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From: "joyce talal"
To: [email protected]
Subject: s.j.mckelvie article narcissism...

My first visit to your site. Am curious about personality differences in football players by position. After reading it and noticing that it was at a Canadian University, I wondered if the term"football" was used in the American sense, or "soccer." Can you suggest any sources I can use to further my quest to find out if there are personality differences between football players at different positions? Just curious.

Joyce Talal

From: [email protected]
To: "joyce talal"
Subject: Re: s.j.mckelvie article narcissism...

Dear Joyce,

My paper with Willie Elman was concerned with narcissism in football players of the North American variety, not soccer. As for work on personality and player position, I do not know about soccer, but as far as football is concerned, I know of only one study and this is it:

       Schurr, K. T., Ruble, V., Nisbet, J., & Wallace, D. (1984). Myers-Briggs type inventory characteristics of more and less successful players on an American football team. Journal of Sport Behavior, 7, 47-57.

There is also a description of an unpublished study with volleyball players by Richard Cox. It is described in his textbook:

       Cox, R. H. (2002). Sport psychology: Concepts and applications. Boston: McGraw Hill.

Stuart McKelvire

Athletic Insight - The Online Journal of Sport Psychology: Line

From: [email protected]
To: [email protected]
Subject: Male and Female Differences

Do men and women perceive their success/failure differently? How is this affected when one considers athletes from individual sports (like tennis) and team sports (like soccer). Any information that you can provide would be welcome.


From: "Athletic Insight"
To: [email protected]
Subject: Re: Male and Female Differences

Dear Shannon:

You have asked a great question, and it can be considered in a number of ways. One way to consider the perceptions of male and female athletes is through their explanatory patterns. An explanatory pattern is simply the way that people including athletes explain their previous optimal and sub-par performances. There are some athletes who explain optimal performances to personal characteristics such as personal ability and personal effort. there are others who might explain a good performance to either the task's simplicity, or to luck, for that matter. These examples suggest entirely different ways of explaining a favorable outcome. On way of looking at the outcome is optimistic, and the other way of looking at the outcome is pessimistic. In relation to your question, when male and female athletes of all levels were compared, there was no difference in the way they evaluated themself. If you were to consider the group dynamics of male and female athletes in team sports, however, those dynamics might be very different. So, to make a long story short, the answer to gender similarities and differences in regards to psychology can vary depending on which aspect you choose to consider.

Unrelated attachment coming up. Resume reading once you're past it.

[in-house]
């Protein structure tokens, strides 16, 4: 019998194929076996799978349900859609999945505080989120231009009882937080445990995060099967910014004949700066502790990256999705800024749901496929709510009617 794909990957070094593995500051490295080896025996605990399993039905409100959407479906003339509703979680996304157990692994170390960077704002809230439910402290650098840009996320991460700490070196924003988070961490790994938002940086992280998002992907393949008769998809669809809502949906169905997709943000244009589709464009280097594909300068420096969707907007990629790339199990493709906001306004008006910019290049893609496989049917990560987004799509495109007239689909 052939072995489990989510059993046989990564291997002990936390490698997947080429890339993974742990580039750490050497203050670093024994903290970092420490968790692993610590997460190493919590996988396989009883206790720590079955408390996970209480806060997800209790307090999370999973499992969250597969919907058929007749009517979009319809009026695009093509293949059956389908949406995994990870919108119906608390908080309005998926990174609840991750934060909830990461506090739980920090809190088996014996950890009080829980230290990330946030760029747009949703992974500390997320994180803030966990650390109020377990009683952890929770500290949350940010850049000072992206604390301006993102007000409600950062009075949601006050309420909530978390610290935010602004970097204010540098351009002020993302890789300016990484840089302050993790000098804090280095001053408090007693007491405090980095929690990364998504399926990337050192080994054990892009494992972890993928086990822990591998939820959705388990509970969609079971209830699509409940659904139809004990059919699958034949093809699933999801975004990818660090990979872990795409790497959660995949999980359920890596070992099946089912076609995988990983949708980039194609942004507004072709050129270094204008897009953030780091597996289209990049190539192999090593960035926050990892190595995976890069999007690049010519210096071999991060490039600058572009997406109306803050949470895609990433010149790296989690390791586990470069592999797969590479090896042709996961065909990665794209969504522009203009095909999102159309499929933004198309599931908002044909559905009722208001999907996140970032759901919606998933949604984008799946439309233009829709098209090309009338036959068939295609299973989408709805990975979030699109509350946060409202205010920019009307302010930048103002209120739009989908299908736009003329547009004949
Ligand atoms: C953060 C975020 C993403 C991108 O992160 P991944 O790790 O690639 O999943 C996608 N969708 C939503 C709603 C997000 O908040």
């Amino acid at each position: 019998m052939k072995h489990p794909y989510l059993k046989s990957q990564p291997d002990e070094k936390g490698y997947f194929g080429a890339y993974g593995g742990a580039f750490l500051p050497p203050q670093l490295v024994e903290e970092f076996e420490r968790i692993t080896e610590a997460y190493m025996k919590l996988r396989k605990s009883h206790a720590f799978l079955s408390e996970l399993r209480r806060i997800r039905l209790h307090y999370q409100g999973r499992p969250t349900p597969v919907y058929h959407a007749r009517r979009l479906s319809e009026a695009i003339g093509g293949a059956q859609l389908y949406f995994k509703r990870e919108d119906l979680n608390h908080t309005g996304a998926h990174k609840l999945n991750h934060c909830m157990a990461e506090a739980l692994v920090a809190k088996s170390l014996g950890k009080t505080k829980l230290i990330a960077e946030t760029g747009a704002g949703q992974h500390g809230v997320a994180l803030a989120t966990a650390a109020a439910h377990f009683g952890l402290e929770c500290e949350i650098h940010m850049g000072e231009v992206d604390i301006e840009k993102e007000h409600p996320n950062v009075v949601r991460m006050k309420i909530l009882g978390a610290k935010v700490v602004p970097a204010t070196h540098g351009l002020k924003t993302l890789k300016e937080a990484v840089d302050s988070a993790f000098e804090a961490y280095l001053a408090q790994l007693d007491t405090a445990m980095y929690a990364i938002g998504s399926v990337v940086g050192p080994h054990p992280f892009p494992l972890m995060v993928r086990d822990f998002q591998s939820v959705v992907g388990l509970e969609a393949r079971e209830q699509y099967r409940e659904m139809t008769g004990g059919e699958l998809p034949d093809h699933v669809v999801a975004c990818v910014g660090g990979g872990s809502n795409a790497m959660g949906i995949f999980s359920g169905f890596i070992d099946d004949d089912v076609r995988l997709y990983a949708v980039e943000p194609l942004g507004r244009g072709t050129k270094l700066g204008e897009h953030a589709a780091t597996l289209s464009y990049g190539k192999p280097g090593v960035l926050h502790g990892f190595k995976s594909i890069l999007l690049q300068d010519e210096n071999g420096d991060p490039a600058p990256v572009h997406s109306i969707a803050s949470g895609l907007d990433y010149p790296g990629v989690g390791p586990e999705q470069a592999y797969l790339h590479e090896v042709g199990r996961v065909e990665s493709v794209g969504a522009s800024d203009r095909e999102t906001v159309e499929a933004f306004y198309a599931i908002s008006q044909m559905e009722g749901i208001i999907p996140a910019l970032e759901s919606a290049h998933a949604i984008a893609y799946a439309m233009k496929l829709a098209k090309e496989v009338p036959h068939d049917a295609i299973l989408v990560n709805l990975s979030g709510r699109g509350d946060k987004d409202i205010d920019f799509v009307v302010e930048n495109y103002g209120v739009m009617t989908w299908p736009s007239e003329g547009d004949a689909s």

In terms of the psychological mindset of the team, there is a lot of information available. One example would be the Diane Stevens and Gordon Bloom article published in Athletic insight last year. Another example of literature addressing your question would be Robert Weinberg and Dan Gould's chapters (7 and 8) on group dynamics and team-building. The title of the book is Foundations of Sport and Exercise 3rd edition, and it is published by Human Kinetics Publishers.

I hope this response proves useful, and that it continues to direct you toward the wonderful world of sport psychology.

Best wishes,
Robert Schinke
Associate Editor

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Copyright 2002 Athletic Insight, Inc.
ISSN 1536-0431